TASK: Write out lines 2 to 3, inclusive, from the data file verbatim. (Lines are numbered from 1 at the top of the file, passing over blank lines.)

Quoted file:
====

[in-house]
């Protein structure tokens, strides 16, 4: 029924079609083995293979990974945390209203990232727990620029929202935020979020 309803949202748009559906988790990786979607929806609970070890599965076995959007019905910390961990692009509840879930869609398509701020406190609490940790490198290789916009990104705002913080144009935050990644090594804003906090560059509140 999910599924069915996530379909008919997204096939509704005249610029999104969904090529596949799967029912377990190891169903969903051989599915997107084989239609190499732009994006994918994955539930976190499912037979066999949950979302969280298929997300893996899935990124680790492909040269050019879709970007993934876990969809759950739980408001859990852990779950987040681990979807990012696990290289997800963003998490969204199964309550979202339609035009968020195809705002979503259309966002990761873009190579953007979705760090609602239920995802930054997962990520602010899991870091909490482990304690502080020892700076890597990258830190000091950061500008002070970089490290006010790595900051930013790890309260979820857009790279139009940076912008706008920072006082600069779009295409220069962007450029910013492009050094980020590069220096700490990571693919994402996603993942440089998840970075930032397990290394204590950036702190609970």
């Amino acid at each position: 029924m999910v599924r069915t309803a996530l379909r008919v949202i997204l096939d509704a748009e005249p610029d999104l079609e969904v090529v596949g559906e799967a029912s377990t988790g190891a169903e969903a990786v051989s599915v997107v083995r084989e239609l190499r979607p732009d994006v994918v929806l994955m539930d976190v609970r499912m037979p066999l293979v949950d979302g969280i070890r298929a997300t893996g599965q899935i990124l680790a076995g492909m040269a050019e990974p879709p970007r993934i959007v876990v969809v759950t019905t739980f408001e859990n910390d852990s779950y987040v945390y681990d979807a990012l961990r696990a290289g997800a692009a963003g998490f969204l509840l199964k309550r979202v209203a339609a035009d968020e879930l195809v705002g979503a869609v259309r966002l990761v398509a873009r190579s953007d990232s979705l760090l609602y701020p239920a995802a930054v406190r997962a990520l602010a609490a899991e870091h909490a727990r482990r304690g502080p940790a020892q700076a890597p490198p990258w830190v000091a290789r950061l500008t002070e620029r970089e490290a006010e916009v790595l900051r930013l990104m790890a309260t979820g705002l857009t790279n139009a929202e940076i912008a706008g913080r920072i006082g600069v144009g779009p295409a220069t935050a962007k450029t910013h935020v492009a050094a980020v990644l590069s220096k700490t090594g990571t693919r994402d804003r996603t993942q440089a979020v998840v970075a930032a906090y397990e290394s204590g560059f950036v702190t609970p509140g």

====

């Protein structure tokens, strides 16, 4: 029924079609083995293979990974945390209203990232727990620029929202935020979020 309803949202748009559906988790990786979607929806609970070890599965076995959007019905910390961990692009509840879930869609398509701020406190609490940790490198290789916009990104705002913080144009935050990644090594804003906090560059509140 999910599924069915996530379909008919997204096939509704005249610029999104969904090529596949799967029912377990190891169903969903051989599915997107084989239609190499732009994006994918994955539930976190499912037979066999949950979302969280298929997300893996899935990124680790492909040269050019879709970007993934876990969809759950739980408001859990852990779950987040681990979807990012696990290289997800963003998490969204199964309550979202339609035009968020195809705002979503259309966002990761873009190579953007979705760090609602239920995802930054997962990520602010899991870091909490482990304690502080020892700076890597990258830190000091950061500008002070970089490290006010790595900051930013790890309260979820857009790279139009940076912008706008920072006082600069779009295409220069962007450029910013492009050094980020590069220096700490990571693919994402996603993942440089998840970075930032397990290394204590950036702190609970």
């Amino acid at each position: 029924m999910v599924r069915t309803a996530l379909r008919v949202i997204l096939d509704a748009e005249p610029d999104l079609e969904v090529v596949g559906e799967a029912s377990t988790g190891a169903e969903a990786v051989s599915v997107v083995r084989e239609l190499r979607p732009d994006v994918v929806l994955m539930d976190v609970r499912m037979p066999l293979v949950d979302g969280i070890r298929a997300t893996g599965q899935i990124l680790a076995g492909m040269a050019e990974p879709p970007r993934i959007v876990v969809v759950t019905t739980f408001e859990n910390d852990s779950y987040v945390y681990d979807a990012l961990r696990a290289g997800a692009a963003g998490f969204l509840l199964k309550r979202v209203a339609a035009d968020e879930l195809v705002g979503a869609v259309r966002l990761v398509a873009r190579s953007d990232s979705l760090l609602y701020p239920a995802a930054v406190r997962a990520l602010a609490a899991e870091h909490a727990r482990r304690g502080p940790a020892q700076a890597p490198p990258w830190v000091a290789r950061l500008t002070e620029r970089e490290a006010e916009v790595l900051r930013l990104m790890a309260t979820g705002l857009t790279n139009a929202e940076i912008a706008g913080r920072i006082g600069v144009g779009p295409a220069t935050a962007k450029t910013h935020v492009a050094a980020v990644l590069s220096k700490t090594g990571t693919r994402d804003r996603t993942q440089a979020v998840v970075a930032a906090y397990e290394s204590g560059f950036v702190t609970p509140g």